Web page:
Homeschooling During the COVID-19 Pandemic

Your little one can continue her learning journey at home with colourful books and fun activities. Photo by Stephen Andrews
As all preschools and schools close due to COVID-19, you may need to find other ways to keep your children occupied during this time. We’ve rounded up some of the many available resources for you to tap into to continue your child’s learning journey.

Latest Advisory on COVID-19

As of 3 April 2020, the Prime Minister has announced that all workplaces, except for essential services like food establishments, supermarkets and clinics will be closed. Additionally, schools, including preschools, will also be closed, except for parents who are unable to find alternative arrangements for their children during this time. 

Quick Tips for Homeschooling Your Children​

Firstly, it may be helpful to set a daily schedule for the various activities, so your child knows what to expect. Secondly, focus on play-centred or hands-on tasks; these help your child learn more effectively. Next, continually read to your preschooler, whether it’s kid-friendly stories or whatever piques their interests. 

Learning Mother Tongue

Learn mother tongue via daily interactions such as mealtimes
While dining together, give your child the names of the food in your mother tongue so she remembers it better. Photo by National Cancer Institute.

Get them interested in a second language, whether it’s Malay, Mandarin or other languages. Start by teaching them the names of common household objects. For example, during mealtimes, you can point out the various dishes and cutlery and give them the names in Mandarin or Malay. Not only will this be helpful to broaden their vocabulary, it will equip them with the necessary vocabulary to order their food in the future.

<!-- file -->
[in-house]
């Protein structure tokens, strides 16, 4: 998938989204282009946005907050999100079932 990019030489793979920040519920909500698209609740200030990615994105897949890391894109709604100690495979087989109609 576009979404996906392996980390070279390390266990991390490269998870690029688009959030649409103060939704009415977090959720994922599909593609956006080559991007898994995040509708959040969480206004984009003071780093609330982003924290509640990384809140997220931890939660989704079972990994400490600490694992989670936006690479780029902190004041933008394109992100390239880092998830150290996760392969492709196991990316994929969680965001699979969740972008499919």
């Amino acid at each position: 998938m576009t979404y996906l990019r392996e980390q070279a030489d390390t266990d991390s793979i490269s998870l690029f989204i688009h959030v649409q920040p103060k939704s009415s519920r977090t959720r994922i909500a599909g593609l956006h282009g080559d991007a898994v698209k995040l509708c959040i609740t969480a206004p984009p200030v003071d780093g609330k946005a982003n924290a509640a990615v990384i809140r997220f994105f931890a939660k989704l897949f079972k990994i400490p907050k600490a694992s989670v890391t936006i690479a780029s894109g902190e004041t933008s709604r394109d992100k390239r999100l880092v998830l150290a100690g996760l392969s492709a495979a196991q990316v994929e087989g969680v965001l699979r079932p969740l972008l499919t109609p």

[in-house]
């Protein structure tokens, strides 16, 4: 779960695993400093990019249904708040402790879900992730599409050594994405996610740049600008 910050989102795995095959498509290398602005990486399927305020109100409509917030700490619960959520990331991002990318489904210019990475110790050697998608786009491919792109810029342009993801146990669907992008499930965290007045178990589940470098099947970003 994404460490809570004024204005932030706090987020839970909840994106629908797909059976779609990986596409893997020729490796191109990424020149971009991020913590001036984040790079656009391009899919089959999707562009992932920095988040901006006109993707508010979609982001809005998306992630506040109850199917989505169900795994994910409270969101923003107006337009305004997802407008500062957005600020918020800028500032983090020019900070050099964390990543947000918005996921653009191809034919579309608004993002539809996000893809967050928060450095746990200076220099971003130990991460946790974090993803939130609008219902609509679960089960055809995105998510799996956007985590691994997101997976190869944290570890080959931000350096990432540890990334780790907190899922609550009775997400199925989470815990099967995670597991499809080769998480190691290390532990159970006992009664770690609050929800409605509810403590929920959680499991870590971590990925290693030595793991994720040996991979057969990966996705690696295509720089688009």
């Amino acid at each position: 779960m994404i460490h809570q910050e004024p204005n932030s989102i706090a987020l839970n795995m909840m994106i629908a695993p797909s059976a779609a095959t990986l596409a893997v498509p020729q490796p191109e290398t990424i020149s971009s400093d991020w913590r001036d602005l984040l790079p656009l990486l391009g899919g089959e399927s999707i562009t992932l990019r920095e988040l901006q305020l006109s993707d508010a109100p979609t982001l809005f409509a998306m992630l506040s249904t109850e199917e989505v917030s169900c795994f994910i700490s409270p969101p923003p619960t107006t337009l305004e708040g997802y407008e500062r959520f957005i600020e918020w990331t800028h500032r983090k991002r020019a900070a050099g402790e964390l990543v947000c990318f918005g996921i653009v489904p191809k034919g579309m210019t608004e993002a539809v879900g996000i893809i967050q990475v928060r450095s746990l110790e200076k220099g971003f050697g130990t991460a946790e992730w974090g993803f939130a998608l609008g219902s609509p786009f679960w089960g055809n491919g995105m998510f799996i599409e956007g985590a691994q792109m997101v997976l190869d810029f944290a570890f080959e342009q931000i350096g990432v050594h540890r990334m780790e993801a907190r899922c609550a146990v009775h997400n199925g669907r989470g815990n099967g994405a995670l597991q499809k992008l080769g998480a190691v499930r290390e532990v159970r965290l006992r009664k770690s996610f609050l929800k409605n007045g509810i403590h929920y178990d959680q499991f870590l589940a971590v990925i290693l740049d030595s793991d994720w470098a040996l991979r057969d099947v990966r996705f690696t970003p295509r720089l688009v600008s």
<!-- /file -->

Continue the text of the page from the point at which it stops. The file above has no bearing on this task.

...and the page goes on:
Posts – Got a story?

After meals, get them to recreate what they’ve just eaten by drawing these out, where they can also learn to write the names of the dishes and cutlery in the mother tongue. When doing simple tasks, teach them vocabulary words like “fold”, “stack” or “sort” in the language so they can remember these better. Using picture books, introduce written vocabulary, let them predict or act out the story. 

Bilingual books for kids: Owl Readers’ ClubMandarin Sensory Cards at Flip for Joy, Our Book BoxRight to Learn and Open Schoolbag.

Reading and Writing

Reading and Writing while homeschooling
Aside from writing on worksheets, use a range of textures and tools to pique their interest. Image credit: Pixabay

Other essential skills children are how to read and write. Get your kids started on learning how to pronounce the various letters with Kizphonics, which features games, PowerPoint presentations, worksheets, and apps. For free learning resources, you could watch YouTube videos, with songs that children can sing along to aid their memory. An example could be Phonics Song 2. Free printable worksheets for phonics are available at Free Phonics Worksheets and Alternatively, children can draw, trace the words and learn on this reusable playmat from Melissa & Doug that illustrates both vowels and consonants. 

Some ways of getting children interested in writing are using different textures, and having them practice writing their name. Vary the textures by using salt or rainbow trays or squish gel packs, and they can use a variety of different tools like their fingers, ice cream sticks and q-tips. Furthermore, let them write or draw on a range of different surfaces, such as white boards, scrap wood (sand it down first), cardboard, or even all over the walls using washable markers from Crayola or BusyMat

Creative Fun

Painting at home for creativity
Create your own masterpieces at home with an art jamming session for the whole family. Photo by Mike Fox

If your little ones are getting restless, engage their creative minds to make things. In the pocket-sized Usborne – 50 Things to Make & Do, they can create printed butterflies, mouse finger puppets, scenes from wax resist techniques. Each page has comprehensive step-by-step instructions, with pictures of the completed project. Of course, they can always colour and decorate accessories.